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U.S. Assistant Secretary for European and Eurasian Affairs Victoria Nuland offered food to pro-European Union activists as she and U.S. Ambassador to Ukraine Geoffrey Pyatt, right, walked through Independence Square in Kiev, Ukraine, on Wednesday. She also offered food to some of the police nearby. (AP)

'World Is Watching,' U.S. Diplomat Tells Ukraine

Dec 11, 2013

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Mark Memmott

While Ukrainian riot police have reportedly left Kiev's Independence Square, one of the United States' top diplomats says she has told President Viktor Yanukovych that "what happened last night, what has been happening in security terms here, is absolutely impermissible in a European state, in a democratic state."

Victoria Nuland's sharp words followed Tuesday's crackdown at the square. As we reported, "hundreds of riot police ... stormed an anti-government camp in the capital's Independence Square, with police dismantling barricades amid shouts of 'Shame!' and 'We will stand!' from protesters."

Nuland was in Kiev on Wednesday. She reported that she "spent more than two hours with President Yanukovych. It was a tough conversation, but it was a realistic one. I made it absolutely clear to him that what happened last night, what has been happening in security terms here, is absolutely impermissible in a European state, in a democratic state."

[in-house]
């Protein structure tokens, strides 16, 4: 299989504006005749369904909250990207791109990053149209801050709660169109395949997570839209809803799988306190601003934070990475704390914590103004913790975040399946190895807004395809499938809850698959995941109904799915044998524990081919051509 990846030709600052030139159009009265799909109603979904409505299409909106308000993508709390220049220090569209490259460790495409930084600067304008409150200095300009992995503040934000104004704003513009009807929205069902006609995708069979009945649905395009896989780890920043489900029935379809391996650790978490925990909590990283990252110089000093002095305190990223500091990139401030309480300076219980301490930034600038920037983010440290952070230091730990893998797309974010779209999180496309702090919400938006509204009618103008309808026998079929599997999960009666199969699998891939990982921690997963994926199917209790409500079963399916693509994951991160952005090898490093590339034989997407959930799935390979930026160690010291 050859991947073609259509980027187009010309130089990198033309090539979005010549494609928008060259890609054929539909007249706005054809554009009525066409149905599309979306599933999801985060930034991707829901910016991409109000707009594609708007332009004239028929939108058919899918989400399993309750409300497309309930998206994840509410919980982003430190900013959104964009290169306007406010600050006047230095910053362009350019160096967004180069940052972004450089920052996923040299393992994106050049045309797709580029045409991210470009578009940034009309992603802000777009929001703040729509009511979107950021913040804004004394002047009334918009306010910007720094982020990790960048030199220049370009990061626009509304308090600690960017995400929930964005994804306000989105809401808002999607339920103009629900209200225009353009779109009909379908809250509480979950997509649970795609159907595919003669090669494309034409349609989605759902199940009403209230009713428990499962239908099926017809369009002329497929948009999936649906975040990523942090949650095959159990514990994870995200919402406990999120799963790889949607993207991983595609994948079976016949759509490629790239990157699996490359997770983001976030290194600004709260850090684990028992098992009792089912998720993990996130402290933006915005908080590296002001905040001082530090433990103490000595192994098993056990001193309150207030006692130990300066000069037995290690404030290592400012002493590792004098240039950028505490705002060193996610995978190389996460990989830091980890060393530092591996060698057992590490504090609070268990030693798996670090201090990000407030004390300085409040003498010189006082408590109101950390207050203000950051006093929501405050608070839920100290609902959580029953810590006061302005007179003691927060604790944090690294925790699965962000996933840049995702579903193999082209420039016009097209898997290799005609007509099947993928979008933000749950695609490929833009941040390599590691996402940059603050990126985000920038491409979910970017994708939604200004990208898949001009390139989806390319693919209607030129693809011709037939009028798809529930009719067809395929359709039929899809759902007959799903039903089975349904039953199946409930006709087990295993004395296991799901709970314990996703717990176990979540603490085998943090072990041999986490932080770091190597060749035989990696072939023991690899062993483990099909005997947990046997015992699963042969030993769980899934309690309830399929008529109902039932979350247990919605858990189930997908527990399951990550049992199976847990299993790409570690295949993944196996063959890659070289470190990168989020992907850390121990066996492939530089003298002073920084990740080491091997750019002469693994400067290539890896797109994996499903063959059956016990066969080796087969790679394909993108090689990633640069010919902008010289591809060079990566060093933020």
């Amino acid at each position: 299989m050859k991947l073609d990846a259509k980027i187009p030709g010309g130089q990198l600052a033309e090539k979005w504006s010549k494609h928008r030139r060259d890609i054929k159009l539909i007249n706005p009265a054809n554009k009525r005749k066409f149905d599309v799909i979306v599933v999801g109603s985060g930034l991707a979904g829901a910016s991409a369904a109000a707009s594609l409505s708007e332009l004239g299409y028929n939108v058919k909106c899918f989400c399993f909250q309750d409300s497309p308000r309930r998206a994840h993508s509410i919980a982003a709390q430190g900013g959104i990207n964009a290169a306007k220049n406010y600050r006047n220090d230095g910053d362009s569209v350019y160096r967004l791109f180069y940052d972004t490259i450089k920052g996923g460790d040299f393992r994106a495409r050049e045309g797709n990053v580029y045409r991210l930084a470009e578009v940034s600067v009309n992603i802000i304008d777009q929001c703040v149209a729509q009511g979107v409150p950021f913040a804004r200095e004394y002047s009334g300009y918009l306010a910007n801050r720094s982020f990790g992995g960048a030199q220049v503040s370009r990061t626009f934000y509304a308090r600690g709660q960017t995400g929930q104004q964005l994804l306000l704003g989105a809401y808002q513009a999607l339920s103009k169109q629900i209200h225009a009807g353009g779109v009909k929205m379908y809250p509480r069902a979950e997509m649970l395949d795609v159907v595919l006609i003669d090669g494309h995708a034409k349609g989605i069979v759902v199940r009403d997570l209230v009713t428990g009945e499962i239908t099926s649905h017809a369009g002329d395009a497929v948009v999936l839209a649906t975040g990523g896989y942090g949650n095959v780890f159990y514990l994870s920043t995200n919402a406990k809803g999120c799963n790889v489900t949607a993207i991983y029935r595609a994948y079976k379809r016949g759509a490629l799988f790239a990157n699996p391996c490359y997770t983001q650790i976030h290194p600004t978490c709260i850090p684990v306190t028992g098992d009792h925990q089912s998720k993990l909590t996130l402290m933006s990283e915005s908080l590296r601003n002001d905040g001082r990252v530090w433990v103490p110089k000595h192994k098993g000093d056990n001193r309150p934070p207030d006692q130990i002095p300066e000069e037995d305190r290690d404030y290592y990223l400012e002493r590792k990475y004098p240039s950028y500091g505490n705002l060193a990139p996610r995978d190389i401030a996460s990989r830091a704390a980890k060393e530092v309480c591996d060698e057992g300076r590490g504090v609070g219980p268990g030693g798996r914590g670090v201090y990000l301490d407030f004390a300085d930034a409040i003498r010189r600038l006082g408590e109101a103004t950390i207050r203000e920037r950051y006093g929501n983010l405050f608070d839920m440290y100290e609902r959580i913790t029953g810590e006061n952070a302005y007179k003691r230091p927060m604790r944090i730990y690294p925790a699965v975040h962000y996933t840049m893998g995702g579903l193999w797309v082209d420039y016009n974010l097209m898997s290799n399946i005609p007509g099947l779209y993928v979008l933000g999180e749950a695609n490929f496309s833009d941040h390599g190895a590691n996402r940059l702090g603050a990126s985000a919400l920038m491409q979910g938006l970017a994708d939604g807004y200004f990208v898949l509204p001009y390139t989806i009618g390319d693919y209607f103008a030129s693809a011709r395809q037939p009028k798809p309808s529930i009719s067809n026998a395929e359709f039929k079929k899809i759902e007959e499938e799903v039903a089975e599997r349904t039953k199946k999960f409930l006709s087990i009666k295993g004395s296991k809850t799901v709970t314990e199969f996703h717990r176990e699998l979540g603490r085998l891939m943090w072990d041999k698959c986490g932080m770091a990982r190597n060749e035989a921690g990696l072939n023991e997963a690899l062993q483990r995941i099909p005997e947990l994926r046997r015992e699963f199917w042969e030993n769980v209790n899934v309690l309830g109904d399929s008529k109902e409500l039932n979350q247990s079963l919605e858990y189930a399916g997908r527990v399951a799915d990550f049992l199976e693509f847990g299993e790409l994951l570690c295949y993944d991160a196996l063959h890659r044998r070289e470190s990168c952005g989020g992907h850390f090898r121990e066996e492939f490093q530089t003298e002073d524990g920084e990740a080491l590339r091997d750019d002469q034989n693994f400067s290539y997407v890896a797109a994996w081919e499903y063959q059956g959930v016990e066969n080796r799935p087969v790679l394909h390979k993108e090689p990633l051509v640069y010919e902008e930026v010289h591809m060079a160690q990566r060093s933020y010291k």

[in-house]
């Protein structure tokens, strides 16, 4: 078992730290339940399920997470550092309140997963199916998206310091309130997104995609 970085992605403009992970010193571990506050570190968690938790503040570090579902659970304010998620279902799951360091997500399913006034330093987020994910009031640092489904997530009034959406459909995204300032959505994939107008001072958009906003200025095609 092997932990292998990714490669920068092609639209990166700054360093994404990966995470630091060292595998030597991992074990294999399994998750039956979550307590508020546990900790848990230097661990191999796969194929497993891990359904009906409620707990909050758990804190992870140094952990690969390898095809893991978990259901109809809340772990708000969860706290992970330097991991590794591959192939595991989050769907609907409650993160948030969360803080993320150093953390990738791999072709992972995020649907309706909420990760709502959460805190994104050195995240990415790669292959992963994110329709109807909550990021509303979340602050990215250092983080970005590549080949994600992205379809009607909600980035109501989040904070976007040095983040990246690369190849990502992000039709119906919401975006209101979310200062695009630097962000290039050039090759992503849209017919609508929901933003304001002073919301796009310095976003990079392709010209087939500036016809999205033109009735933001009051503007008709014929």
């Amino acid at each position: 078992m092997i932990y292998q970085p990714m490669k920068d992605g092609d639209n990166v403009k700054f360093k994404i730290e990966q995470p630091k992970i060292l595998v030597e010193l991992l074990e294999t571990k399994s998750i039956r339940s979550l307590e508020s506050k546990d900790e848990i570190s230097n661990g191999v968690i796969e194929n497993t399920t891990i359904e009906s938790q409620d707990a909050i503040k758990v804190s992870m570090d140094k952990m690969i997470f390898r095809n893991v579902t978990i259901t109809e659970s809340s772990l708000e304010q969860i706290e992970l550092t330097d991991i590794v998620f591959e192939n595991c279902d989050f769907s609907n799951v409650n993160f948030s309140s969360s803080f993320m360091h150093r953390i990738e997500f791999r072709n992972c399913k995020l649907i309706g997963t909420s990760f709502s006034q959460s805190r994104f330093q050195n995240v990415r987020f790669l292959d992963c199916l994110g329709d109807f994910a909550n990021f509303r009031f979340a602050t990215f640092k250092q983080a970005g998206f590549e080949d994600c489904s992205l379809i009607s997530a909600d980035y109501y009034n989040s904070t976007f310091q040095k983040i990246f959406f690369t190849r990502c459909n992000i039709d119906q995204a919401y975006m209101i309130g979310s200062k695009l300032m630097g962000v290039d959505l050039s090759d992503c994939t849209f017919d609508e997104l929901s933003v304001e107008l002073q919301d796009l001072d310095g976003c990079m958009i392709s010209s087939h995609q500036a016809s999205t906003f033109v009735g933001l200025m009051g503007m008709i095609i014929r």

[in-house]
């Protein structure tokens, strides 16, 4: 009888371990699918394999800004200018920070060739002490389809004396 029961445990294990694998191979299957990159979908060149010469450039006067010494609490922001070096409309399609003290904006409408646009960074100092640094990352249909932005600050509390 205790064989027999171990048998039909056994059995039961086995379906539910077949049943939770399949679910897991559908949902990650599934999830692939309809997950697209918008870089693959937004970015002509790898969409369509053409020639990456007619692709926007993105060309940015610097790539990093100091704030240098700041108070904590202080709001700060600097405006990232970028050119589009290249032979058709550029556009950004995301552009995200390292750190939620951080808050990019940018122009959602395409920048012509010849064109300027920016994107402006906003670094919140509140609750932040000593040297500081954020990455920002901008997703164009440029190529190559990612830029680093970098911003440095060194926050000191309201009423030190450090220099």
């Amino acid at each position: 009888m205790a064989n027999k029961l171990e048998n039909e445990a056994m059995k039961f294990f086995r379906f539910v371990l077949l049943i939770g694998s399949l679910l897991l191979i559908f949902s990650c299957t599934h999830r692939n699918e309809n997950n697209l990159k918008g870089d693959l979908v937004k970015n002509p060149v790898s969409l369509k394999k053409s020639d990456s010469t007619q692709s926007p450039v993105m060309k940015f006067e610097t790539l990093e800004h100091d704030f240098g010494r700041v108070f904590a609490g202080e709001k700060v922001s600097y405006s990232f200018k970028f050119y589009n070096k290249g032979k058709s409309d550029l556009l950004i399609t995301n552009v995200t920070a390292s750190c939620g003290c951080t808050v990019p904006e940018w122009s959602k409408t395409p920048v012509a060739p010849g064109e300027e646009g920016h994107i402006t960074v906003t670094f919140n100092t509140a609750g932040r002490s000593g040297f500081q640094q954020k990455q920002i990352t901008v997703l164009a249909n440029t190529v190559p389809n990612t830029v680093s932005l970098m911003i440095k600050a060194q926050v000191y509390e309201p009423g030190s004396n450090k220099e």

But, Nuland added, "we also made clear that we believe there is a way out for Ukraine, that it is still possible to save Ukraine's European future and that is what we want to see the president lead. But that is going to require immediate security steps and getting back into a conversation with Europe and with the International Monetary Fund, and bringing justice and dignity to the people of Ukraine. I have no doubt after our meeting that President Yanukovych knows what he needs to do. The whole world is watching. We want to see a better future for Ukraine."

The State department also posted pictures of Nuland offering food to some of the protesters and to some of the riot police.

Also in Kiev on Wednesday to pressure the government to find a peaceful resolution to the crisis: European Union diplomat Catherine Ashton.

The protests, as we wrote Tuesday, began late last month after Yanukovych "backed away from an agreement to strengthen economic ties with the 28-nation European Union — a pact that enjoyed the support of roughly half of the people in the former Soviet republic. By moving closer to the EU, Ukraine would have weakened links with Russia, which has dominated the region for centuries."

NPR's Corey Flintoff is in Kiev. He reports that it's hard to say what will happen next. It was "a shock to everyone when the government decided to bring in riot troops and try to forceably clear the square," he tells our Newscast Desk.

Secretary of State John Kerry said after the police action that the U.S. is "disgusted" by the use of force. His predecessor, Hillary Clinton, tweeted Wednesday that she was "on my way back to the U.S. from Madiba's [Nelson Mandela's] funeral and watching what's going on in Ukraine with alarm."

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